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An interview with Project Director Martin Clayton

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Below are extracts from an interview between Martin Clayton, Project Director on the Chiswick House and Grounds Regeneration Project and a member of Chiswick House Friends.

Chiswick House Friends: What is now the timing for submitting the Stage 2 application to the Heritage Lottery Fund?

Martin: We are now working towards a submission date of early 2007 and will be in a better position to assess the timing more accurately following the appointment of the architect later this month. In response to our Stage 1 submission, the Heritage Lottery Fund (HLF) asked us to work up detailed designs for the cafe and some early outline visuals for a potential new Phase II facilities building. So we need to appoint an architect for both new build elements, which has added to our timescales. The HLF is supportive of our efforts to make sure the proposals are absolutely right, and have shown some flexibility in terms of deadlines.

We advertised the architect position earlier this year and identified a short-list of seven potential candidates. We are interviewing these and will make an appointment soon.

The additional time we have taken to ensure the brief was right for this appointment has impacted on the timescale of our HLF Stage 2 submission as the cafe is an essential element of this. We plan to publicise developed plans in November through new project information boards displayed in the Chiswick Town Hall, Chiswick Library and in the cafe. We will also hold a public meeting in November. Final proposals need to balance a number of aspects including historic, natural, community and sustainability considerations. We will provide explanatory information on the website for each of the Gardens character areas.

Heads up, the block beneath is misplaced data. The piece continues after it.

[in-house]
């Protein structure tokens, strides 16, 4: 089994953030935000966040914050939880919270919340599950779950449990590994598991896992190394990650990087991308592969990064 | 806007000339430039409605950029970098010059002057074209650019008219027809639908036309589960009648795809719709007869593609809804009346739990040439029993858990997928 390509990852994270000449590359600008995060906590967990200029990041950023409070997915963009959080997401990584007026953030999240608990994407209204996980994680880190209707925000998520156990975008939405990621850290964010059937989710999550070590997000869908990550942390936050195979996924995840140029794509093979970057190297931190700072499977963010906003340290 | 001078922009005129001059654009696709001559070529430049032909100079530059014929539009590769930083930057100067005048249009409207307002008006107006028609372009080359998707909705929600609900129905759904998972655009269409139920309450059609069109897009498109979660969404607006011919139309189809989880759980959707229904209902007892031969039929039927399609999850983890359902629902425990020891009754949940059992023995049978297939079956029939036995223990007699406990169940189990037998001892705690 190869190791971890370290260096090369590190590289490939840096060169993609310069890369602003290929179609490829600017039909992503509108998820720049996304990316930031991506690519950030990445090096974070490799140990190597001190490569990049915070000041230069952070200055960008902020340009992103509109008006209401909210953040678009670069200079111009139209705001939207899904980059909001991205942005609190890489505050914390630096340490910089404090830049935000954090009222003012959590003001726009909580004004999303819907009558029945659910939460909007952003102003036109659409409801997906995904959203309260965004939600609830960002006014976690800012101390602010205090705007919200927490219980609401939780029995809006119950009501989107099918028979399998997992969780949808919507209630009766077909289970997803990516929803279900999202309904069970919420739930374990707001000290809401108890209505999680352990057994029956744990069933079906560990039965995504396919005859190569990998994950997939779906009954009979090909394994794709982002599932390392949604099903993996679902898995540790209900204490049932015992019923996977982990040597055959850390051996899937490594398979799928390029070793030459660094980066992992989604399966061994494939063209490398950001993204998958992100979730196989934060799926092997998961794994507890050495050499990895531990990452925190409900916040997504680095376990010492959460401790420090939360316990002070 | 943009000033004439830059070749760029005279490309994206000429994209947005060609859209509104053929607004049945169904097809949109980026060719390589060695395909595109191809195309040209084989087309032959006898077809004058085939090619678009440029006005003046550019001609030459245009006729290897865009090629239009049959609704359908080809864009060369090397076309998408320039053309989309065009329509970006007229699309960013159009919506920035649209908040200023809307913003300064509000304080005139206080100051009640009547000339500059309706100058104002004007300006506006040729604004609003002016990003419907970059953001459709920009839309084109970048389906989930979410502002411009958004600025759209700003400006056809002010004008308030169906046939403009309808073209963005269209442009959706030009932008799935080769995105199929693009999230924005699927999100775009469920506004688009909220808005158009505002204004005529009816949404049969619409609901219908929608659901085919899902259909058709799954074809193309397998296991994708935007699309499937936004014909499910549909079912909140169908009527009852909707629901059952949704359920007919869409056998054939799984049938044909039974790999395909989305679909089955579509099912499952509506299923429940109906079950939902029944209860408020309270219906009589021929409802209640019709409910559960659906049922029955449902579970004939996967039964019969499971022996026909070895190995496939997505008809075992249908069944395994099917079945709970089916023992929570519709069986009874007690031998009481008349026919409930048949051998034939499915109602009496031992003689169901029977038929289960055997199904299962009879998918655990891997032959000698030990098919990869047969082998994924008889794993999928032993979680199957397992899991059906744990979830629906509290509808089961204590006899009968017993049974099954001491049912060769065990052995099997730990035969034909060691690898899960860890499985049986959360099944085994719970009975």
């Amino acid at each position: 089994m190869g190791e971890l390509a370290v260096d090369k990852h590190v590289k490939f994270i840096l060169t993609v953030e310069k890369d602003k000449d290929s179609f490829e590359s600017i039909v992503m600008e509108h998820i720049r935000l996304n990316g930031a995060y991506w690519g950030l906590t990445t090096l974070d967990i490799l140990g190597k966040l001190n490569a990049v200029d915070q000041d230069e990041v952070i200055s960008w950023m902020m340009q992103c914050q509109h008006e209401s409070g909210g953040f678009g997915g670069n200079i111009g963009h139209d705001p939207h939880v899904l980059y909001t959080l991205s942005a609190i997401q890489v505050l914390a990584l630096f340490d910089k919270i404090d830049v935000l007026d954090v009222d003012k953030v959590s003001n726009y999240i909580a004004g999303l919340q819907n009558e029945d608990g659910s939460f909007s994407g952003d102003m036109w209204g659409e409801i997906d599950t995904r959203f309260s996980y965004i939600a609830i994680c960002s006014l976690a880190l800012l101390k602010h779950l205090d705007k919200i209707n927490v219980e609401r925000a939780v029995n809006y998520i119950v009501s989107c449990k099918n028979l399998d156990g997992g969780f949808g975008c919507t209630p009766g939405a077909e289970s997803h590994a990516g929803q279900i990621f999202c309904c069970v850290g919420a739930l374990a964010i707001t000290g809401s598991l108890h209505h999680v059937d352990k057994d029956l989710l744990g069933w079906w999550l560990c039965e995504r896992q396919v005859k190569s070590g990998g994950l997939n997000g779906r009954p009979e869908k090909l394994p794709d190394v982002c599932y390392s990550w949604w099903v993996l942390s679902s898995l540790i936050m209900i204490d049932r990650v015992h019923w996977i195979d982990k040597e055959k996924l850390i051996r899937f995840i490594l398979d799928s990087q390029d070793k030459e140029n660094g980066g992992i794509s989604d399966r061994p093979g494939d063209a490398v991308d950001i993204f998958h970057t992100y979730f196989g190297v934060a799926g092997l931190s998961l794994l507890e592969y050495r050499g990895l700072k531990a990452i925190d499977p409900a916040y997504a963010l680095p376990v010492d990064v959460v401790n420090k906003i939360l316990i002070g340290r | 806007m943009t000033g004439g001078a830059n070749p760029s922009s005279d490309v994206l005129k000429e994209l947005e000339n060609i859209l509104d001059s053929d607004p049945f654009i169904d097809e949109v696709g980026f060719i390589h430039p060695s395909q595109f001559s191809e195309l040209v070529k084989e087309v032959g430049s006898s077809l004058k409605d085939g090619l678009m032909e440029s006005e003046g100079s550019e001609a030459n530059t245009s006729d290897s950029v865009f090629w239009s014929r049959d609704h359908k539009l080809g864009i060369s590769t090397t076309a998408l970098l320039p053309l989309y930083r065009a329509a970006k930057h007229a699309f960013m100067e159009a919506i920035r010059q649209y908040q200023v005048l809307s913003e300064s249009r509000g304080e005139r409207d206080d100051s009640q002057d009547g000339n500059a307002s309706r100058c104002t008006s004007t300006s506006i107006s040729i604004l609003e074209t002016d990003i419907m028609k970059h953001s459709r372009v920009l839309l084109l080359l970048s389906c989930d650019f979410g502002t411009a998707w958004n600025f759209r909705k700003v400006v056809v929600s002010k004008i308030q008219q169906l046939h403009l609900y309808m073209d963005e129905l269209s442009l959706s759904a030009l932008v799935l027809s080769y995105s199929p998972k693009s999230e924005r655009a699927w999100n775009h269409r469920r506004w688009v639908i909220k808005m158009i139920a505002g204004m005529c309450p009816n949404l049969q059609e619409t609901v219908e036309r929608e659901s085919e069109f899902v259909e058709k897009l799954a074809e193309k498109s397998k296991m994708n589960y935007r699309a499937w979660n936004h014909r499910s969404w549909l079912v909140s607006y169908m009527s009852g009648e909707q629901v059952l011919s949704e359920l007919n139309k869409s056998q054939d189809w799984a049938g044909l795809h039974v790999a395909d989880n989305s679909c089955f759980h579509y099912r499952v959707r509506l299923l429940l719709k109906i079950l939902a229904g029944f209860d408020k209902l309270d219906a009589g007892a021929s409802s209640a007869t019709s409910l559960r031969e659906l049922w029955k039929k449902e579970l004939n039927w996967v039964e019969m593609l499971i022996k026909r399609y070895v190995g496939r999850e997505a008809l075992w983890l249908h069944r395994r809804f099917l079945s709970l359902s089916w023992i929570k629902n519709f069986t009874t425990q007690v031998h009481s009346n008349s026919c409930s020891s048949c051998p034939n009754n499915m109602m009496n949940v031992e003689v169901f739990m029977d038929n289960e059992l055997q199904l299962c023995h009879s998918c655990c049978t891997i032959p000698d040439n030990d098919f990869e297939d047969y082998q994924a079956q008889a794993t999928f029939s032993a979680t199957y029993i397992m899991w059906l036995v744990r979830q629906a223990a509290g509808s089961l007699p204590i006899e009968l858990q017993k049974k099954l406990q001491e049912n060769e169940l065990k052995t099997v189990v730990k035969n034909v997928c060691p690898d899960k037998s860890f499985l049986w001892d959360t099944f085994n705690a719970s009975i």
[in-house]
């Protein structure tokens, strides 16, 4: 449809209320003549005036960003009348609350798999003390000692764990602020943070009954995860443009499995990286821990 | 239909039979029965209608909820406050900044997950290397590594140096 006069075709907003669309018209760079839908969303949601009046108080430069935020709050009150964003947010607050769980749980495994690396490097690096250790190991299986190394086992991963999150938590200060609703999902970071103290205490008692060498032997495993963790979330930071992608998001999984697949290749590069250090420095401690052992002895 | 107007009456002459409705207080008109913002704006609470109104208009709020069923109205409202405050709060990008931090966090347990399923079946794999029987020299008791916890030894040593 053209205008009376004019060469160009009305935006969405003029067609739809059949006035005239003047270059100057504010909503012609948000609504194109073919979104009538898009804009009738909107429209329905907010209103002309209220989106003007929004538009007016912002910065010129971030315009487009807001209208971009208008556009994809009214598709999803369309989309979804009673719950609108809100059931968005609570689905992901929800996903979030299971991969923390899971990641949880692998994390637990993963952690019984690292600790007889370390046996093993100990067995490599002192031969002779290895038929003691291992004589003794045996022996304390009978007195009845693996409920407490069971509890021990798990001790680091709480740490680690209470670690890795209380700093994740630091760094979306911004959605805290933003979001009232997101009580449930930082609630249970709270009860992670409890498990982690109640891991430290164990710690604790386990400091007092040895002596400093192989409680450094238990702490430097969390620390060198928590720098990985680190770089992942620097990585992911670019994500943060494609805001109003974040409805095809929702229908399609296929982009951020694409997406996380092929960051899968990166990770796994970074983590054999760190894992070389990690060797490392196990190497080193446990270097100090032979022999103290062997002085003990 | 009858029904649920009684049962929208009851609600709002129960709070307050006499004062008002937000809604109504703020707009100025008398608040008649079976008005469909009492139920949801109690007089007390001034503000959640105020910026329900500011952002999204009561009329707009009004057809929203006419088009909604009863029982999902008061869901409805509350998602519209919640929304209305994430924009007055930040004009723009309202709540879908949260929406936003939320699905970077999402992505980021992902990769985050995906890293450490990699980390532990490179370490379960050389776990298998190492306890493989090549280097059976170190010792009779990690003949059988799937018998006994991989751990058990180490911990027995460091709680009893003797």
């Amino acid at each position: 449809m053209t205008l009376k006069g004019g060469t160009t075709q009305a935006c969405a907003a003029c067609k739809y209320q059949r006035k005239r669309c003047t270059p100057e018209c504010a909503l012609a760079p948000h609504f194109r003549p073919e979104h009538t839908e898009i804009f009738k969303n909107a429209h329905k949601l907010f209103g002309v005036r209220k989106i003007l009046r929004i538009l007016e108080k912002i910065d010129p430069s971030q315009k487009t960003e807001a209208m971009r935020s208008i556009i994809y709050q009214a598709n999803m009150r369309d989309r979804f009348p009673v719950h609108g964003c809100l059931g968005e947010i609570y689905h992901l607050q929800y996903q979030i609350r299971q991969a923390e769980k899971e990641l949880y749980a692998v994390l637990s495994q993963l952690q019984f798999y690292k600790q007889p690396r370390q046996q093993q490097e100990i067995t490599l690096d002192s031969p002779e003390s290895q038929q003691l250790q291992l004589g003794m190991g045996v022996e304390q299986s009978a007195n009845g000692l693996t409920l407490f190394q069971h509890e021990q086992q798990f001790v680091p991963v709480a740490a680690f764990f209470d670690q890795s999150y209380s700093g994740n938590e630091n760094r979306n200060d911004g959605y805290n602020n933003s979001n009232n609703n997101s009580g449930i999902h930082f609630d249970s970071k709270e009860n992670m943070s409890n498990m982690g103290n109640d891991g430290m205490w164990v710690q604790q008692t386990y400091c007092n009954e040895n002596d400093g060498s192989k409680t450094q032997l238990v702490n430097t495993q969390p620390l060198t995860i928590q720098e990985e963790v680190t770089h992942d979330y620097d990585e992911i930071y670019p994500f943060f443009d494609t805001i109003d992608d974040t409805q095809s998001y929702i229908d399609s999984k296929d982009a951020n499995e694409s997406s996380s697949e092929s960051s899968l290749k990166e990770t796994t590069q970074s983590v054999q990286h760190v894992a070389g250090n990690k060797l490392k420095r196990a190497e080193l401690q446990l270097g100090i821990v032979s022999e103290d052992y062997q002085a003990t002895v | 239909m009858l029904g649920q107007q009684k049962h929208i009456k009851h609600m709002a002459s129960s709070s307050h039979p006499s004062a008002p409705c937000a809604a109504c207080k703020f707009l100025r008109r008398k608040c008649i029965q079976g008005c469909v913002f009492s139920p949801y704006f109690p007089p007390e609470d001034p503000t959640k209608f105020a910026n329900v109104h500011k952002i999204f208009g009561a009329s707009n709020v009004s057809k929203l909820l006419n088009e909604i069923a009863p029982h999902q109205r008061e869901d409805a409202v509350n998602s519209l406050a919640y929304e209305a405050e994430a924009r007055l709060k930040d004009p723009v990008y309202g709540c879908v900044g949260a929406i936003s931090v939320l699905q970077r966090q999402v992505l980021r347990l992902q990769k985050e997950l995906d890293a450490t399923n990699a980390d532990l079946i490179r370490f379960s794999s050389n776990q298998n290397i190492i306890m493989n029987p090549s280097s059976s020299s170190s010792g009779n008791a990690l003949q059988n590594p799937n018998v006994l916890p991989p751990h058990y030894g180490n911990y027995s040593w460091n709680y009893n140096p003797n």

CHF: Within the overall context of the bid, will there be a specific emphasis on Peace and Tranquillity? Will the Trust commit to maintaining it as far as possible?

Martin: Since the beginning of the project we have realised the importance of Chiswick House & Gardens as an “oasis” and a “place of calm”, and this has guided our vision for the site and our plans. “Peace and Tranquillity” in the gardens is something we have aimed for throughout.

CHF: I’ll touch on some of the specific questions we sent to the Trust. Will the Friends’ recommendations for the Northern Wilderness be implemented?

Martin: We know that the Friends, and other community groups we have consulted, like the natural woodland character of the Northern Wilderness, and we want to protect this. This has guided us in our plans, and we are treating this area with a light touch, seeking to improve its current essential historic character and natural habitat. There is much we can do to improve the ecology/biodiversity, which is currently quite poor. The bats’ colonies are an important feature here and our plans respect their habitats. We want to avoid adding any unnecessary new roads or pathways to the existing garden layout and this should help to retain the site’s “peace and tranquillity”, as well as the freedom and safety of movement for users. We are